Mulkey v. Reitman

Decision Date10 May 1966
Docket NumberL.A. 28360
Citation64 Cal.2d 529,413 P.2d 825,50 Cal.Rptr. 881
CourtCalifornia Supreme Court
PartiesLincoln W. MULKEY et al., Plaintiffs and Appellants, v. Neil REITMAN et al., Defendants and Respondents

David R. Cadwell, Santa Ana, A. L. Wirin, Fred Okrand, Los Angeles, Joseph A. Ball, Long Beach, and Herman F. Selvin, Los Angeles, for plaintiffs and appellants.

John F. Duff, San Francisco, Richard G. Logan, Oakland, Cyril A. Coyle, Sacramento, James S. DeMartini, Thomas Arata, Santa Rosa, William J. Bush, Peter J. Donnici, James T. McDonald, Richard B. Morris, San Francisco, Brundage &amp Hackler, Charles K. Hackler, Julius Reich, Los Angeles, Richard A. Bancroft, San Francisco, Jack Greenberg, New York City, Robert M. O'Neil, Berkeley, Duane B. Beeson, Seymour Farber, Robert H. Laws, Jr., Howard Nemerovski, John G. Clancy, Ephraim Margolin, San Francisco, Joseph B. Robison, New York City, and Sol Rabkin, New York City, as amici curiae on behalf of plaintiffs and appellants.

Gibson, Dunn & Crutcher, William French Smith, Samuel O. Pruitt, Jr., Charles S. Battles, Jr., Los Angeles, and Richard V. Jackson, Santa Ana, for defendants and respondents.

PEEK, Justice.

Plaintiffs appeal from a summary judgment entered upon the granting of a motion therefor in an action for relief under sections 51 and 52 of the Civil Code. 1

In the trial court proceedings allegations of the complaint were not factually challenged, no evidence was introduced, and the only matter placed in issue was the legal sufficiency of the allegations. The motion for judgment, therefore, properly should be designated as one for judgment on the pleadings and will be so treated on appeal. In any event the allegations of the complaint stand as admitted for our purposes. (See Davis v. City of Santa Ana, 108 Cal.App.2d 669, 685, 239 P.2d 656.)

Plaintiffs' complaint sets forth that they are husband and wife, citizens of the United States and residents of the County of Orange; that they are Negroes; that defendants are the owners and managers of a certain apartment building in Orange County; that in May 1963 at least one apartment therein was unoccupied and was being offered by defendants for rent to the general public; that plaintiffs offered to rent any one of available apartments and were willing and able to do so; that defendants refused to rent any of the available apartments to plaintiffs solely on the ground that plaintiffs were Negroes; that because of such refusal plaintiffs were unable to rent a suitable place to live; that they suffered humiliation and disappointment and endured mental pain and suffering; that defendants will continue to refuse to rent to plaintiffs and other members of their race solely on the ground of such race unless restrained by order of the court; that plaintiffs have no adequate remedy at law because the discrimination practiced by defendants is also practiced by other real estate brokers, and home and apartment landlords and owners in Orange County.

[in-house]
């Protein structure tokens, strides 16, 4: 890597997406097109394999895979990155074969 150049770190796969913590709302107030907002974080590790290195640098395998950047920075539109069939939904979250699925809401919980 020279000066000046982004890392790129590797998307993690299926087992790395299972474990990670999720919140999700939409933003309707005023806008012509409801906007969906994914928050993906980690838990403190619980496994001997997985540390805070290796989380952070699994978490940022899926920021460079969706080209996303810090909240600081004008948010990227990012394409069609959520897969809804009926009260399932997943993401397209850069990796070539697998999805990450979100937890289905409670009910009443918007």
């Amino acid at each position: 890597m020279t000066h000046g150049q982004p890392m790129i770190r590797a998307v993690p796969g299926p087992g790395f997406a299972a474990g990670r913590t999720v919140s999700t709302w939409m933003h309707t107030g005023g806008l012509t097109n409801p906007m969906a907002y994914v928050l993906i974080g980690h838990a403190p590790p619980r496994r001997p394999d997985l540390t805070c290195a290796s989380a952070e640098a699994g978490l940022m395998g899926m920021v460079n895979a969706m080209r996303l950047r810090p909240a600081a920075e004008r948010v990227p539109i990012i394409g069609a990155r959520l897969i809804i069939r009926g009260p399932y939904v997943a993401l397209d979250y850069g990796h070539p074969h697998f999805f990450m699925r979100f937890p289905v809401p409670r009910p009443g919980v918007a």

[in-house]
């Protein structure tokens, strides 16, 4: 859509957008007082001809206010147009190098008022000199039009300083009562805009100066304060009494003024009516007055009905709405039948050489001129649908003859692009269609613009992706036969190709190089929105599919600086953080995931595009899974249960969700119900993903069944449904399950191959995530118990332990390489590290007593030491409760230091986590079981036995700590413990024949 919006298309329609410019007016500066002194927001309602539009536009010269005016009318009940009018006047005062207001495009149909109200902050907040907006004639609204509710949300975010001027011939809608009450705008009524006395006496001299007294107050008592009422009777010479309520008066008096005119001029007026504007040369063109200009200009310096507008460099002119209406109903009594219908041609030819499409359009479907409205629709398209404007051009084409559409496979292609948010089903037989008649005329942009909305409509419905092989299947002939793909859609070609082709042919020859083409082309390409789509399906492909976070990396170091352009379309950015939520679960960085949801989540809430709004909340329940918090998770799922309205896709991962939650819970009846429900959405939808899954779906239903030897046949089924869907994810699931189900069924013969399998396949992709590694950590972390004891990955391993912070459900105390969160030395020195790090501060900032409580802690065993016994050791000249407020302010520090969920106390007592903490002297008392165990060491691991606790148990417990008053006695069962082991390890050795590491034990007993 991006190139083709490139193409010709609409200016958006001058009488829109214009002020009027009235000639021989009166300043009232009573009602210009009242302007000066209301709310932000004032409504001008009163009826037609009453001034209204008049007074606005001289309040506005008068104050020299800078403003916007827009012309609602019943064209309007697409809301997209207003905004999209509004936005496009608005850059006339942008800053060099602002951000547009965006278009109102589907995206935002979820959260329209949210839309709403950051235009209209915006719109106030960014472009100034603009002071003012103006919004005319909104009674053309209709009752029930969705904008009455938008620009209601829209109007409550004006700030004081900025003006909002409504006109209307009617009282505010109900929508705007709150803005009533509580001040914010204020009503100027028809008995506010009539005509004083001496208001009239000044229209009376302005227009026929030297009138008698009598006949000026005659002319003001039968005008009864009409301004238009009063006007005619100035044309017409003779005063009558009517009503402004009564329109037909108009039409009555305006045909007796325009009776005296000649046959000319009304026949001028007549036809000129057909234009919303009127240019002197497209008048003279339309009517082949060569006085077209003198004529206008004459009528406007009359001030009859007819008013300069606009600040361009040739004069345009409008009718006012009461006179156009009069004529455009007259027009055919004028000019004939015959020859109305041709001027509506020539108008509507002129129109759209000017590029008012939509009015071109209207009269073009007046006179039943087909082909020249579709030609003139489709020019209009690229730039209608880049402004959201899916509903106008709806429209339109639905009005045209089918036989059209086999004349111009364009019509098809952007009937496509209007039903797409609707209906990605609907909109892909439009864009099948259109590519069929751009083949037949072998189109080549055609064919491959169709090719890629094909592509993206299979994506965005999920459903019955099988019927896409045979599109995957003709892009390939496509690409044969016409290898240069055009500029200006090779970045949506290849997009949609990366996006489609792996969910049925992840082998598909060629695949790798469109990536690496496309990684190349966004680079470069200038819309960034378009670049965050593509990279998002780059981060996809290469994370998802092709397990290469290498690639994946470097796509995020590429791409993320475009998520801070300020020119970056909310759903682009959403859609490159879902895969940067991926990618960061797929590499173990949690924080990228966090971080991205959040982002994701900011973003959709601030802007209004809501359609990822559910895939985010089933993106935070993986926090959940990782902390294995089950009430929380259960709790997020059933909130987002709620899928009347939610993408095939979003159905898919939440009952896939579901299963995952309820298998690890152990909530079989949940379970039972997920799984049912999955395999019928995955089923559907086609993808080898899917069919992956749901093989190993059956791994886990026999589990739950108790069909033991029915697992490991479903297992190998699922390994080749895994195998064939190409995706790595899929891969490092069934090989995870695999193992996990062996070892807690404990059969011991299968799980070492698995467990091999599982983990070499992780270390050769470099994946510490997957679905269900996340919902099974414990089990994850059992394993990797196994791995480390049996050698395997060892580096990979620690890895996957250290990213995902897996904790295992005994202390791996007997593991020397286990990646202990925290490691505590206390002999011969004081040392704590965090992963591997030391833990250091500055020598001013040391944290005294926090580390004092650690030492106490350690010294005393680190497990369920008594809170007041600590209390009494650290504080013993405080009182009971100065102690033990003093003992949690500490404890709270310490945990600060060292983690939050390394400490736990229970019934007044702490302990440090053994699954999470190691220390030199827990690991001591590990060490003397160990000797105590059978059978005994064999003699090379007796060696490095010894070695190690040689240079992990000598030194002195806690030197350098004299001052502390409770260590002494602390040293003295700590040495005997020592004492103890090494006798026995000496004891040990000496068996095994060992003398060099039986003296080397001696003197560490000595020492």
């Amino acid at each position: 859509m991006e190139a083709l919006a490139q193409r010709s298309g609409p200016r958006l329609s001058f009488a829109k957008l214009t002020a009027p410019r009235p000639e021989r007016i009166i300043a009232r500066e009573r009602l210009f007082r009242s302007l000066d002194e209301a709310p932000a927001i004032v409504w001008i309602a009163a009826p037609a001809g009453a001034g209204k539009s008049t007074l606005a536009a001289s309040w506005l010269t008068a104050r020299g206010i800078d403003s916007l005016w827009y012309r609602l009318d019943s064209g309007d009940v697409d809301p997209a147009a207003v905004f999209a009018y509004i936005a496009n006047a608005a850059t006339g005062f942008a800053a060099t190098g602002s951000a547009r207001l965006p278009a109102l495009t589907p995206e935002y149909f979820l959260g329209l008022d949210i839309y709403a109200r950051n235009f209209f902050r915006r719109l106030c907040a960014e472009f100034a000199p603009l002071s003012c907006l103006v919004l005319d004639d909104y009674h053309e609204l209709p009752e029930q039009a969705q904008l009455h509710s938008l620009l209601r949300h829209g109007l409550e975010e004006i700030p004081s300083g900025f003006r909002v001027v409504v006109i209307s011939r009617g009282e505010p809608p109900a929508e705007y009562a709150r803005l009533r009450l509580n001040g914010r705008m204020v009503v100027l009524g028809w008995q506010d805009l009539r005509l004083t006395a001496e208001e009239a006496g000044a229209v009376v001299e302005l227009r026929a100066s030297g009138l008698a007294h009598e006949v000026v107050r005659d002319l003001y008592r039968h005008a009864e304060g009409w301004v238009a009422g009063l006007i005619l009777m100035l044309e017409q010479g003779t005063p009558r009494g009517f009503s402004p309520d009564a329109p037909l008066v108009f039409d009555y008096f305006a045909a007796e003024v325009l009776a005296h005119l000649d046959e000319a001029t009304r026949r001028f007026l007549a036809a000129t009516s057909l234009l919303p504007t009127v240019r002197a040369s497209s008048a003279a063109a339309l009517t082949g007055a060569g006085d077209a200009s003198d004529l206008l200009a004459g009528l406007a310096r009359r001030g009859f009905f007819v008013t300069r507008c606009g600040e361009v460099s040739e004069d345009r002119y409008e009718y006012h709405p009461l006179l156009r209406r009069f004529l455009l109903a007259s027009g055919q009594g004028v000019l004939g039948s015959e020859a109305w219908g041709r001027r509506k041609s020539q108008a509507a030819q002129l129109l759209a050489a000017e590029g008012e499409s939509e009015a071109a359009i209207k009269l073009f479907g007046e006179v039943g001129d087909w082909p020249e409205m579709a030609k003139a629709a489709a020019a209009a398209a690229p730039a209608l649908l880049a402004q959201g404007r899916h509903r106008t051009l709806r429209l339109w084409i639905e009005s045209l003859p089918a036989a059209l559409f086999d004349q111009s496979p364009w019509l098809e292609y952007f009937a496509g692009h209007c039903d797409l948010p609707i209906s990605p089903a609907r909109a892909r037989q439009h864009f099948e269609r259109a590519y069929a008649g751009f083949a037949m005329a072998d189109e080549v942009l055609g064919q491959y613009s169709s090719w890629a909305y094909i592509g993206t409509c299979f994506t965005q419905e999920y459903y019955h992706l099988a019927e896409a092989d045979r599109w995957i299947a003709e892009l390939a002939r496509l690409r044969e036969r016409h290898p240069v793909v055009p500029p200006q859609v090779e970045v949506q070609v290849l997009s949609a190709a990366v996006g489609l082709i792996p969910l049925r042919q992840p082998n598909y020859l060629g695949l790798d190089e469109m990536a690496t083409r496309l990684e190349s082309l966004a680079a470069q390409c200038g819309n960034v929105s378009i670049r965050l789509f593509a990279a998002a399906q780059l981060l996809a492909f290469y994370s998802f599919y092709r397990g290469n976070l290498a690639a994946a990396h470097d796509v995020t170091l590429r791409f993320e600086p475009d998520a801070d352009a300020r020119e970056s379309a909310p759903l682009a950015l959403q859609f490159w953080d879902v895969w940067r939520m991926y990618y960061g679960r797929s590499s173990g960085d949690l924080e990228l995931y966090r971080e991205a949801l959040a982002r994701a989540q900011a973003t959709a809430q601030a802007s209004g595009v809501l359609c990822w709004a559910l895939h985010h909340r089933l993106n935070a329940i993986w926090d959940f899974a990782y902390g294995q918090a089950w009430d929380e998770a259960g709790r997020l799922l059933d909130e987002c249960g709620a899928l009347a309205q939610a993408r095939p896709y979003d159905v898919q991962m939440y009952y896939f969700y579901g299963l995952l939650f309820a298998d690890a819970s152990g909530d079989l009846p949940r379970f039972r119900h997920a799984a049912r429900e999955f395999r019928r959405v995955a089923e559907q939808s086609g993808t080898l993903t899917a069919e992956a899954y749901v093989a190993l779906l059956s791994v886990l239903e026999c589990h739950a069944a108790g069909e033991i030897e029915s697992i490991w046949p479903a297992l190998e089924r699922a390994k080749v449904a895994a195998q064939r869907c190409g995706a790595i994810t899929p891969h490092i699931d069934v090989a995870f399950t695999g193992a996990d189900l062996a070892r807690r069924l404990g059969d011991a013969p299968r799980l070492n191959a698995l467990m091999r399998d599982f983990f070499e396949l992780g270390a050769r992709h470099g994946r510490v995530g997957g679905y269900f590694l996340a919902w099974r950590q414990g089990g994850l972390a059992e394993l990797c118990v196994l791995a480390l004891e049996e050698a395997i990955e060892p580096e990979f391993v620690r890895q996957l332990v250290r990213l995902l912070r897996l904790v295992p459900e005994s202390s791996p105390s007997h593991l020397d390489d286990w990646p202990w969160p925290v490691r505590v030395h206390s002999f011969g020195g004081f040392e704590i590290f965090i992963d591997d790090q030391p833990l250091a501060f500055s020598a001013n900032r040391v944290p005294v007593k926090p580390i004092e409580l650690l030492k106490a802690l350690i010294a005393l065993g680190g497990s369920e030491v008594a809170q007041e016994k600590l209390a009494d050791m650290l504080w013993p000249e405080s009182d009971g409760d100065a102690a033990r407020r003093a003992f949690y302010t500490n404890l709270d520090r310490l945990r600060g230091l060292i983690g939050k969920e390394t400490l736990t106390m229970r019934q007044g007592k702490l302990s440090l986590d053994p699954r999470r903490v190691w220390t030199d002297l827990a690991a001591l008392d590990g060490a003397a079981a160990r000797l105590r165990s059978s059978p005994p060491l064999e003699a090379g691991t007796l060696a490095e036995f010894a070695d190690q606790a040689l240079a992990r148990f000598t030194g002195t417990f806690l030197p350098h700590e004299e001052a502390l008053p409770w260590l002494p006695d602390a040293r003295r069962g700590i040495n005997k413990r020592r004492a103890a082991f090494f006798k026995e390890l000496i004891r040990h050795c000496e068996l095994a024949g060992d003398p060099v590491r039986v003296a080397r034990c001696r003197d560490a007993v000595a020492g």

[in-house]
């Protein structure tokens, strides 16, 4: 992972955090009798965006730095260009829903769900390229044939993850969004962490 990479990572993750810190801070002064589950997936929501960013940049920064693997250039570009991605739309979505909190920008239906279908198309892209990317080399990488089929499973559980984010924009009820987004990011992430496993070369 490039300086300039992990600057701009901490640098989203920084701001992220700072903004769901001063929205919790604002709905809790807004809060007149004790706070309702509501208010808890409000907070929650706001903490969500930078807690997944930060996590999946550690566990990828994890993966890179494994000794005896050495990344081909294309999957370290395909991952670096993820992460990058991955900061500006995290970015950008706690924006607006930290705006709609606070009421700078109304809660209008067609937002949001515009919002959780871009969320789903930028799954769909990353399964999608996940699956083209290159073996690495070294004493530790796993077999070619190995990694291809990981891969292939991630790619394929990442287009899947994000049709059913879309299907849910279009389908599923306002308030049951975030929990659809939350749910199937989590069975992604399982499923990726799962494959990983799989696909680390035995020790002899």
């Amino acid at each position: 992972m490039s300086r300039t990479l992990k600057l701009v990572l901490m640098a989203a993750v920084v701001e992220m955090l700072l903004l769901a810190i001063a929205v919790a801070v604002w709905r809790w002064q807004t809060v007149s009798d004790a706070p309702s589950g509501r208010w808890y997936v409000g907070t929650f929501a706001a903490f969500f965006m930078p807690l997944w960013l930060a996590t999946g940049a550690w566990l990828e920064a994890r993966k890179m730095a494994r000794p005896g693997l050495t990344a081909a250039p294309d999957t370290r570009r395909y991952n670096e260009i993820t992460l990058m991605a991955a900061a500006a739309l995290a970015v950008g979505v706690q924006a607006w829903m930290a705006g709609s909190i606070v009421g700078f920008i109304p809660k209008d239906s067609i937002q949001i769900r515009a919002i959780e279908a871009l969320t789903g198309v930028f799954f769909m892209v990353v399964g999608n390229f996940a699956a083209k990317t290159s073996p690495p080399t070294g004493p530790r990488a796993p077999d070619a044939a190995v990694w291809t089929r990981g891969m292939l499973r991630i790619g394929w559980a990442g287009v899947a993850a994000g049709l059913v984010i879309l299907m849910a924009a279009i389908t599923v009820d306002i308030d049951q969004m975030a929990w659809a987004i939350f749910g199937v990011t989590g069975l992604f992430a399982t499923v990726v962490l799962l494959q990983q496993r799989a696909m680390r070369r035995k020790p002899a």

The motion for judgment was made and granted solely on the ground, as stated by the trial court, 'that the passage of Proposition 14 has rendered Civil Code Sections 51 and 52 upon which this action is based null and void.' The reference is to the initiative measure which appeared as Proposition 14 upon the statewide ballot in the general election of 1964. Following its approval by the voters it was incorporated into the California Constitution as article I, section 26.

Plaintiffs unsuccessfully opposed the motion on the ground that article I, section 26, is void for constitutional reasons under both the state and federal Constitutions. This contention presents the sole question on appeal.

Proposition 14, as now incorporated into the California Constitution, provides in full as follows:

'Neither the State nor any subdivision or agency thereof shall deny, limit or abridge, directly or indirectly, the right of any person, who is willing or desires to sell, lease or rent any part or all of his real property, to decline to sell, lease or rent such property to such person or persons as he, in his absolute discretion, chooses.

"Person' includes individuals, partnerships, corporations and other legal entities and their agents or representatives but does not include the State or any subdivision thereof with respect to the sale, lease or rental of property owned by it.

"Real property' consists of any interest in real property of any kind or quality, present or future, irrespective of how obtained or financed, which is used, designed, constructed, zoned or otherwise devoted to or limited for residential purposes whether as a single family dwelling or as a dwelling for two or more persons or families living together or independently of each other.

'This Article shall not apply to the obtaining of property by eminent domain pursuant to Article I, Sections 14 and 14 1/2 of this Constitution, nor to the renting or providing of any accommodations for lodging purpose by a hotel, motel or other similar public place engaged in furnishing lodging to transient guests.